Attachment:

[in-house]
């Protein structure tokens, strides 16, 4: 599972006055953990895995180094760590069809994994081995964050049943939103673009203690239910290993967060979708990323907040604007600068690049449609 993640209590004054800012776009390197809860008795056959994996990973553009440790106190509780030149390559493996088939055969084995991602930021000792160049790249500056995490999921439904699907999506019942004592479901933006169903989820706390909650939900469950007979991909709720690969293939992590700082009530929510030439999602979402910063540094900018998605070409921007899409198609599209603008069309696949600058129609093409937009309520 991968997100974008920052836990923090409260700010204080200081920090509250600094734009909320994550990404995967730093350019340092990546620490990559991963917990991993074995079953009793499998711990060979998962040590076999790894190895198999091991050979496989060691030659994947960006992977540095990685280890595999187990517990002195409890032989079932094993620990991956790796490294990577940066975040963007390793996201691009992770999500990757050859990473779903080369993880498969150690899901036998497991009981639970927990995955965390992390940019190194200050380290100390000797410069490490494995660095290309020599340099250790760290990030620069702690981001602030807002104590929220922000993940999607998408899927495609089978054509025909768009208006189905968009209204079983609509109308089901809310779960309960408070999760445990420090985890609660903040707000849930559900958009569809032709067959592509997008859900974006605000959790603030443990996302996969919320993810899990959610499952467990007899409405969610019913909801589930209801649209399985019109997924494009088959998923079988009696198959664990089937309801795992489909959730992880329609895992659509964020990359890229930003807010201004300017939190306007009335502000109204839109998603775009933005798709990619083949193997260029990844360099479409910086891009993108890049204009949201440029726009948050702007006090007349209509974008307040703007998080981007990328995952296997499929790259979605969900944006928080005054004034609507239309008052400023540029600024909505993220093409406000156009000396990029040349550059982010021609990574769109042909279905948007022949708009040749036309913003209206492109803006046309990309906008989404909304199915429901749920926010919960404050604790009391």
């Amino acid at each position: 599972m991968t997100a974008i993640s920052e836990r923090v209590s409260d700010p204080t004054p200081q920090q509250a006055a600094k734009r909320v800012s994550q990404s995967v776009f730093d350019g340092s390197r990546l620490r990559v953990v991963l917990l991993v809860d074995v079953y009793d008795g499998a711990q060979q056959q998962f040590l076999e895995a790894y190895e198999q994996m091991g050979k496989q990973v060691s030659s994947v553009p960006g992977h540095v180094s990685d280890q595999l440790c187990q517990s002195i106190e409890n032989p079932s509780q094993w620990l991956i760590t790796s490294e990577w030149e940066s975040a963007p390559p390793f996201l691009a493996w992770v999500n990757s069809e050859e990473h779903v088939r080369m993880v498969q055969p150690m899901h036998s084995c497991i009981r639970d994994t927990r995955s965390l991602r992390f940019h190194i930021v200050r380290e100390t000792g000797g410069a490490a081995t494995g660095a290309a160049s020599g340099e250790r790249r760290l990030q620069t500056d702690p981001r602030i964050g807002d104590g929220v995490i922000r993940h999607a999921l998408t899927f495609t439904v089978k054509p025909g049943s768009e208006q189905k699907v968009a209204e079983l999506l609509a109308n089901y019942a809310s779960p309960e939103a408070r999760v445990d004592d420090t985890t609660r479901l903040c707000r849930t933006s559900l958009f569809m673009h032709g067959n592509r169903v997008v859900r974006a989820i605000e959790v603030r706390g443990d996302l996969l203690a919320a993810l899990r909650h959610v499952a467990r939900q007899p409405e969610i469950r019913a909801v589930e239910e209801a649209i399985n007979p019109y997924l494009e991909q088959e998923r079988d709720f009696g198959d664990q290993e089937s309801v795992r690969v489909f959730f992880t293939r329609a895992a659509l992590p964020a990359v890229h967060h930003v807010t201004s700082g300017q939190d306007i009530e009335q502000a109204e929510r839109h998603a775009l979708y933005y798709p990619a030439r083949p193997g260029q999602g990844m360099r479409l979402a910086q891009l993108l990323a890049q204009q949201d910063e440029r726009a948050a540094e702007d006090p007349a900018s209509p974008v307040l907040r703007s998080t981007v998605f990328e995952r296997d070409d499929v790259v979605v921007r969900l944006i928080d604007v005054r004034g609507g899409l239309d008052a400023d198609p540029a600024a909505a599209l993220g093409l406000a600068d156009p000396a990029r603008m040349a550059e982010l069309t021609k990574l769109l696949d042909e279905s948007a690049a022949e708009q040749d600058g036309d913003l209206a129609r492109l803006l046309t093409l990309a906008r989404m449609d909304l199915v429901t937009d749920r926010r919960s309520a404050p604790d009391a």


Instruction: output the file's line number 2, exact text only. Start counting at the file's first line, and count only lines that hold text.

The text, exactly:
């Protein structure tokens, strides 16, 4: 599972006055953990895995180094760590069809994994081995964050049943939103673009203690239910290993967060979708990323907040604007600068690049449609 993640209590004054800012776009390197809860008795056959994996990973553009440790106190509780030149390559493996088939055969084995991602930021000792160049790249500056995490999921439904699907999506019942004592479901933006169903989820706390909650939900469950007979991909709720690969293939992590700082009530929510030439999602979402910063540094900018998605070409921007899409198609599209603008069309696949600058129609093409937009309520 991968997100974008920052836990923090409260700010204080200081920090509250600094734009909320994550990404995967730093350019340092990546620490990559991963917990991993074995079953009793499998711990060979998962040590076999790894190895198999091991050979496989060691030659994947960006992977540095990685280890595999187990517990002195409890032989079932094993620990991956790796490294990577940066975040963007390793996201691009992770999500990757050859990473779903080369993880498969150690899901036998497991009981639970927990995955965390992390940019190194200050380290100390000797410069490490494995660095290309020599340099250790760290990030620069702690981001602030807002104590929220922000993940999607998408899927495609089978054509025909768009208006189905968009209204079983609509109308089901809310779960309960408070999760445990420090985890609660903040707000849930559900958009569809032709067959592509997008859900974006605000959790603030443990996302996969919320993810899990959610499952467990007899409405969610019913909801589930209801649209399985019109997924494009088959998923079988009696198959664990089937309801795992489909959730992880329609895992659509964020990359890229930003807010201004300017939190306007009335502000109204839109998603775009933005798709990619083949193997260029990844360099479409910086891009993108890049204009949201440029726009948050702007006090007349209509974008307040703007998080981007990328995952296997499929790259979605969900944006928080005054004034609507239309008052400023540029600024909505993220093409406000156009000396990029040349550059982010021609990574769109042909279905948007022949708009040749036309913003209206492109803006046309990309906008989404909304199915429901749920926010919960404050604790009391």